Whether one chooses seared scallops with summer succotash, roasted red pepper bisque or bacon-wrapped pork medallions, there are plenty of options to entice the palates of residents in independent living communities.
“I can only tell you what I don’t like, and that’s kale,” said Oak Crest resident Louise Kaufman with a chuckle.
As chairperson for dining services on the Residents Advisory Council of the Parkville retirement community, Kaufman serves as a bridge between residents and dining services.
She knows just how important the dining experience is to residents.
“A lot of people are shy, but they do come to dinner,” she said. “It’s a way for them to have a decent nutritional meal and secondly, it’s the only time they’re socializing.”
Executive Chef Joe Bollinger is aware of the importance of meals for Oak Crest residents as well. A graduate of the Baltimore Culinary Arts School, he loves experimenting with cooking and pastries and finds it “really rewarding” to do things that make residents happy.
“Some residents are waiting to get seated before a restaurant even opens,” Bollinger said, noting that there are three restaurants and a pub at Oak Crest which serve 1,800 people each day.
Farther north, in Lancaster, Pa., situated in what he describes as “nature’s garden,” Willow Valley manager of dining services Mark Siems, relies on contracts with local farmers and produce suppliers for fresh ingredients for residents.
“We have some of the most fertile land in the area and produce a bountiful harvest yearly,” said Siems, who manages the Lakes campus, which currently serves more than 800 meals a day at Lakes Manor “The ability to offer seasonal menus and contract directly with farmers has really benefitted the residents.”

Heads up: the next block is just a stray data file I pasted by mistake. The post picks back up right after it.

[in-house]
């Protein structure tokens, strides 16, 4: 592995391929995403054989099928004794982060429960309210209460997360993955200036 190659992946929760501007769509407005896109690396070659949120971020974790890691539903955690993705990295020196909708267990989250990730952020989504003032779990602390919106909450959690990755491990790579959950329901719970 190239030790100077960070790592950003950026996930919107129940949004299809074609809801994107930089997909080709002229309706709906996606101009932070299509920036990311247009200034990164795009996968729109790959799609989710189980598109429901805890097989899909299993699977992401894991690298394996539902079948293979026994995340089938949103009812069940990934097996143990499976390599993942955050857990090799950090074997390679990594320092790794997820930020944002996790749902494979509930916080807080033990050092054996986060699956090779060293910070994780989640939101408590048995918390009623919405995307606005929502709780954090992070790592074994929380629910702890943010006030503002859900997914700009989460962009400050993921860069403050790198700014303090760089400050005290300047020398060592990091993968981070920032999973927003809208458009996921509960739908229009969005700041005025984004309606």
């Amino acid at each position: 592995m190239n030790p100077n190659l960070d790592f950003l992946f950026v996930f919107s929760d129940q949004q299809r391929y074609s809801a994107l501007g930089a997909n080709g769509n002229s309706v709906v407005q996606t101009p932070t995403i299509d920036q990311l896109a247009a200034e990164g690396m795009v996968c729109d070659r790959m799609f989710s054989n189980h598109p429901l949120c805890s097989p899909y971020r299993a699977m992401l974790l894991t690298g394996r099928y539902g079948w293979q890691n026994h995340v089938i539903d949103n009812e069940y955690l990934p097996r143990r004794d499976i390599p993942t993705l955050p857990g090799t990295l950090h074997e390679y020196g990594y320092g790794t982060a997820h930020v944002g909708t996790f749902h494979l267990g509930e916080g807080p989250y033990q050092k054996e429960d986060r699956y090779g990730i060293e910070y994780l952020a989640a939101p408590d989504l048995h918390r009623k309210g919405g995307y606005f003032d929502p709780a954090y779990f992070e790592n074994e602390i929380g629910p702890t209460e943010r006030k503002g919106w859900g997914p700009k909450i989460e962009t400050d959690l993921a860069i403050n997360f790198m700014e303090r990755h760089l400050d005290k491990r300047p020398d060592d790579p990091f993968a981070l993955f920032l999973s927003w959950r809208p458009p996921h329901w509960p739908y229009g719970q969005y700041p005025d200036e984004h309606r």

Oak Crest also deals with purveyors who work with local farmers, especially in the summer, when products are available.
No matter the age or the retirement community, one thing is clear. Residents love their food.
“They love tenderloin,” Bollinger said. “We go through quite a bit. They also like prime rib and anything with shrimp or crab. In the fall, one of their favorites here is sour beef and dumplings, and whenever I serve turkey or pork loin, I have to have sauerkraut.”
Oak Crest has a monthly “elegant dinner” featuring a five-to six-course meal with lobster, dishes with tenderloin or lump crab meat, a fancy dessert and “all the wine you can drink,” Bollinger said.
Siems, who is also a certified dietary manager, said residents love traditional dinners as well as meals with pizazz.
A recently discovered heritage pork product raised locally within Central Pennsylvalnia has been a hit.
“The ancestry of the breed goes back 300 years and has great tenderness and flavor,” Siems said. “We thinly slice the pork and encrust with a mustard sauce and cover in bread crumbs. Top with a fresh apple chutney and the flavor will melt in your mouth.”
Experimenting to meet residents’ various needs and desires comes with the territory. Oak Crest offers many vegetarian options, while Willow Valley is working on detailing nutritional information in light of the influx of allergens.
Bollinger said some residents aren’t too fond of chilled soups, but many residents responded favorably to tabbouleh, a classic Middle Eastern salad with parsley, mint, bulgar, tomato and cucumber.
Willow Valley has rolled out action stations ,which enables food to be prepared right before residents’ eyes and Kaufman said Oak Crest will soon offer a fruit smoothie bar and brick oven pizzas.